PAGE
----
Tony Rice: This is another tune where it’s real hard to get the flow without a rhythm section.  As a player, I am rhythm-section-dependent, let me tell ya.  At home, when I’m working up something, I’ll involuntarily pat my foot — if I get strapped for a time-keeping device.

But then I’ll get used to playing something like Red-Haired Boy or Monroe’s Hornpipe or something like that with a rhythm section; I’ll get used to that in my head.  With a rhythm section there’s a clock that keeps ticking all the time.  No matter what I do as an improvising player, the clock is still running, in the band.  But if I’m playing solo guitar, I’m trying to do two things here at one time — I’m trying to keep a clock going and demonstrate the solo guitar effects.

Happy Traum: Do you ever play with a metronome or a drum machine or a tape or anything?

TR: No.  The reason why I don’t is, time in most music forms is supposed to breathe.   Todd Phillips said it best, in an analogy of timing, and groove, and drive — all those stupid words we use to try to describe it.  “Pull” is a word J.D. Crowe used to describe it.  The most accurate description of playing time in a band in any kind of musical format where time is supposed to breathe — Todd used the analogy of a freight train running down a railway at a constant speed.  And in a boxcar is a hobo.  The train going at a constant speed represents what we think of as metronomic time.  But if you think of the hobo in the boxcar as representing the beat, then the hobo is free to move from one end of the car to the other — while the train is moving at a constant rate.  And so that applies to music.

If you really analyze, say, a typical piece of bluegrass music, like an old standard, then from one soloist to the next, you’re going to see the distance between notes, the distance between beats, very radically.  There’s a constant speeding up, slowing down.  And the listener doesn’t perceive that, as such, that that’s going on.  But it is very much going on.  There’s another word for it, I think, and that’s “mysterious.”  It’s a very mysterious thing how the audience perceives that.  And one of the things we’re really talking about here now is, what can make a good rhythm section compared to a mediocre rhythm section.  There are a lot of bands that strive for that on-the-beat, dead-on, metronomic sense from beginning to end.  Throughout a vocal verse, and a chorus, and through a fiddle solo and throughout a mandolin solo, a lot of bands adhere to that real strict sound.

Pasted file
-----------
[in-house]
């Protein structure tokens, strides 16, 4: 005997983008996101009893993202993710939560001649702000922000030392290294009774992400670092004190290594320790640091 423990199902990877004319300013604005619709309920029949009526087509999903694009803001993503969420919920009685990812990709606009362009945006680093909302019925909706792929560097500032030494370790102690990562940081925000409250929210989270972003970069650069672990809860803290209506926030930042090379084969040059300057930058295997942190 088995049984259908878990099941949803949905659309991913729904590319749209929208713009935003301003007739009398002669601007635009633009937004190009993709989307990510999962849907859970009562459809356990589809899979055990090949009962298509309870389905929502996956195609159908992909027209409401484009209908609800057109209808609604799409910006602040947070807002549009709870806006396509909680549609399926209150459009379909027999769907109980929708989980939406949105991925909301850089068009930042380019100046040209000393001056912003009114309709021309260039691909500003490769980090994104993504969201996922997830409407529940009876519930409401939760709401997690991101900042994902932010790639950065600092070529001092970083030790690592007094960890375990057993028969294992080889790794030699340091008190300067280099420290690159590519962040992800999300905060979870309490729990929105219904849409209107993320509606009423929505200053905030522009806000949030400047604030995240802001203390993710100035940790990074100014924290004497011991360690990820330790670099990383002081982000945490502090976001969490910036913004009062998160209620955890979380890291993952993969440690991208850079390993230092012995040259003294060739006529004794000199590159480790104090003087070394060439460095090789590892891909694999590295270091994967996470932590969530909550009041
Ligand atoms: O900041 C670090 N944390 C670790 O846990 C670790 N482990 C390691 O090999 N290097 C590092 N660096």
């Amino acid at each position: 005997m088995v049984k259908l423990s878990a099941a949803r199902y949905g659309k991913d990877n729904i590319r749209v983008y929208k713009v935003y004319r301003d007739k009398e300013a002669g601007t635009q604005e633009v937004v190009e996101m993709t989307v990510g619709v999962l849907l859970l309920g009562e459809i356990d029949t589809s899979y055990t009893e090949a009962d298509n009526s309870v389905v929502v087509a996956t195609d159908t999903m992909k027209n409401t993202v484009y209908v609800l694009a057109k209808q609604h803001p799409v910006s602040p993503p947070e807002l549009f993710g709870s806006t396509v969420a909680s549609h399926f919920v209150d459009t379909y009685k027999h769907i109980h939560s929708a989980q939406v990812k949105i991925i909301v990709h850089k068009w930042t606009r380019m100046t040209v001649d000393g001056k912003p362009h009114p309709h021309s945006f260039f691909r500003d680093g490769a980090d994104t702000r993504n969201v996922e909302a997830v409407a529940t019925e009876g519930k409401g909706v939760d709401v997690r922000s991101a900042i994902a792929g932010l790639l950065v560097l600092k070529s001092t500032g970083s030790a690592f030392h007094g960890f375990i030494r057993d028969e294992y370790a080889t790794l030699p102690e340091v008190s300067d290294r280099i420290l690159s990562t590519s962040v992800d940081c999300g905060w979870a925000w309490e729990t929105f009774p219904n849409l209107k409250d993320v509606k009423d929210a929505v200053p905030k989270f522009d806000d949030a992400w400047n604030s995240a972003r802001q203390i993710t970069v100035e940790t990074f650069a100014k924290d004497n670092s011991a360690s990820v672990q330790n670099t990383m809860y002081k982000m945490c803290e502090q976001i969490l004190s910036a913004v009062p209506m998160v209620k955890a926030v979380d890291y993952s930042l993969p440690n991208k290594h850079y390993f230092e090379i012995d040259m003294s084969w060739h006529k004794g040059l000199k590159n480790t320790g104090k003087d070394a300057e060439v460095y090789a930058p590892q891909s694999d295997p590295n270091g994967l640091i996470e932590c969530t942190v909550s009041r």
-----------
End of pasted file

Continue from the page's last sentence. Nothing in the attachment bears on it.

If you could take apart an album, say, like the Manzanita album [recorded in 1979], where you’ve got myself, and Sam Bush, and Todd Phillips, and Ricky Skaggs as the primary rhythm section, if you can really get analytical about that and break it down into beats, it would startle you, as to how much that varies.  There’s a constant speeding up, slowing down — but still, to the listener, it’s perceived as almost a pulse.  That’s where it really gets complicated.

HT:  As I was watching you and Peter Rowan and Sharon Gilchrist and Brynn Bright just a couple of months ago [the Quartet] I noticed that in your show, you couldn’t put a metronomic pulse to it, because it breathes.  Brynn’s bass playing pulls the whole thing forward without speeding up.  And Peter’s a good rhythm guitar player.  It was a very cohesive feel, but you never felt like it was rigid; it was moving a lot.